LTE October 16, 1969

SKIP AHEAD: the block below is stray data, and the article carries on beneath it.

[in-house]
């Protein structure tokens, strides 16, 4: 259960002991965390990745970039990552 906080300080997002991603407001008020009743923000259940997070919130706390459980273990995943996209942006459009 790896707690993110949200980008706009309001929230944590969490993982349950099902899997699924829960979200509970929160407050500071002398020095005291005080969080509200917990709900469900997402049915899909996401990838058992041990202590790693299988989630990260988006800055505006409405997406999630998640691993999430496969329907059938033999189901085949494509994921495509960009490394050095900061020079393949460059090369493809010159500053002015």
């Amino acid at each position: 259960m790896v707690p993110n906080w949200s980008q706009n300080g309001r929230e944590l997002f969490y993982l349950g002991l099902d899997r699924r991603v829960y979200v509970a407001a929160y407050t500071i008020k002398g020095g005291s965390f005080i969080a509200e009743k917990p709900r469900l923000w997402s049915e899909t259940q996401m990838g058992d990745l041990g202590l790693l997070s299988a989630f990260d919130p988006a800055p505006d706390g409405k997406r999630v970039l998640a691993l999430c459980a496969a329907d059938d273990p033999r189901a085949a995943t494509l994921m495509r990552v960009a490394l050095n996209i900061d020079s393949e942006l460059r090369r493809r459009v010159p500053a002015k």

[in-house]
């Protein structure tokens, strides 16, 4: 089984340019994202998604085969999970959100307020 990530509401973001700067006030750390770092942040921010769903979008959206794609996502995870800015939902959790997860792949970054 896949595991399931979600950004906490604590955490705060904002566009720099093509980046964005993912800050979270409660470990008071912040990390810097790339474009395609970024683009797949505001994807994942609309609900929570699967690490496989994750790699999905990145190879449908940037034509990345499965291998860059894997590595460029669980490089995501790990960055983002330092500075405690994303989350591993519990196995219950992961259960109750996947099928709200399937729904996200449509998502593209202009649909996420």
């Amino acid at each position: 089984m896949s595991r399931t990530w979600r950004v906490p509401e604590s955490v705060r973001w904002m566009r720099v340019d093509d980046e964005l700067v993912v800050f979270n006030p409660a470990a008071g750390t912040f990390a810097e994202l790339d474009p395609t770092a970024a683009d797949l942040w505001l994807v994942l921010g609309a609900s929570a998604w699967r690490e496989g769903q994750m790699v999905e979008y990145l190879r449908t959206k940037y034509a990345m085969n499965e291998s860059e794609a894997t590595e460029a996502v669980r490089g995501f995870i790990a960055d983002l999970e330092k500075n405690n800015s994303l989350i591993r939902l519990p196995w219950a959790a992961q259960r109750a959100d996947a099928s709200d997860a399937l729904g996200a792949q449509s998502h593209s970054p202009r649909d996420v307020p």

1966, 1967, and early 1968 we increased the number of both air and ground cavalry units. We added a second airmobile divi- sion. As our troops arrived, we progressively organized special reconnaissance elements of all kinds, including long-range patrol companies and special forces teams. We found ourselves more and more using the infantry for the purpose of finding the ene- my. When the enemy broke down into small units, we did likewise. We learned to op- erate skillfully at night. We mastered the enemy's ambush techniques. Technical means were reinforced and Improved. Intel- ligence organizations were expanded and re- fined. During this period, the Director of De- fense Research and Engineering urged the scientific community to develop a new fam- ily of sensors and associated communica- tions equipment to help locate enemy forces on infiltration routes. After proving these de- vices workable in test, we developed plans in 1967 to use them throughout the battle- field. In mid 1968, our field experiments be- gan. Since then, we have integrated these new devices with the more conventional sur- veillance equipment and other ntelligence collection means. As a result, our ability to find the enemy has mproved materially. Comparing the past few years of progress with a forecast of the future produces one conclusion: we are on the threshold of an entirely new battlefield concept. Now let me briefly examine the past and relate t to the future The Napoleonic Wars are well documented in history texts. Firepower was limited. Mo- bility was limited essentially to the foot soldier. Support services were provided by contact or foraging. Cavalry, scouts and pickets provided Intelligence. This chapter of military history is replete with numerous examples of battles that might have been . . had the opposing forces known of each other's presence. But when forces made con- tact, they massed to do battle. At Waterloo, for example, over 140,000 troops crowded into less than three miles of front line con- tact. A little over a century later, World War brought trench warfare. The advent of the machine gun and massed artillery introduced sizable increases in the firepower capabilities available to ground forces. Mobility and sup- port efforts experienced little change. Maneu- ver on the battlefield was almost nonexistent. Only a few visionaries saw real utility in the tank. Primitive aerial observation brought only marginal Improvements In ntelligence gathering. The density of troops in the front line, reduced from that of Waterloo, still re- mained high as soldiers crowded shoulder to shoulder in their network of trenches. With- out mobility and information about the enemy, the newly acquired firepower served little purpose. World War II saw the tank mature, and armies organized to capitalize on this capa- bility. Mobility began to gain on firepower. While the Navy was developing sonar and air elements proceeded with ntercept radars, Army target acquisition systems remained essentially at the World War I level. The wheeled vehicle improved our support effort. But we were still confined to the ground with our airlift capability remaining minimal. The ncreased mobility, however, did per- mit combat elements to disperse over a wider front, and the density of troops along the battle lines became smaller. Still, the absence of a refined intelligence capability permitted only small economics of force. But the Vietnam War has seen a revolu- tion n ground force mobility. We no longer assign units a sector of frontage. Instead, units are responsible for an operational area. And with the mobility of the helicopter, units like the 1st Cavalry and the 101st Air- borne Divisions cover hundreds of square miles with their airmobile blankets.-i5-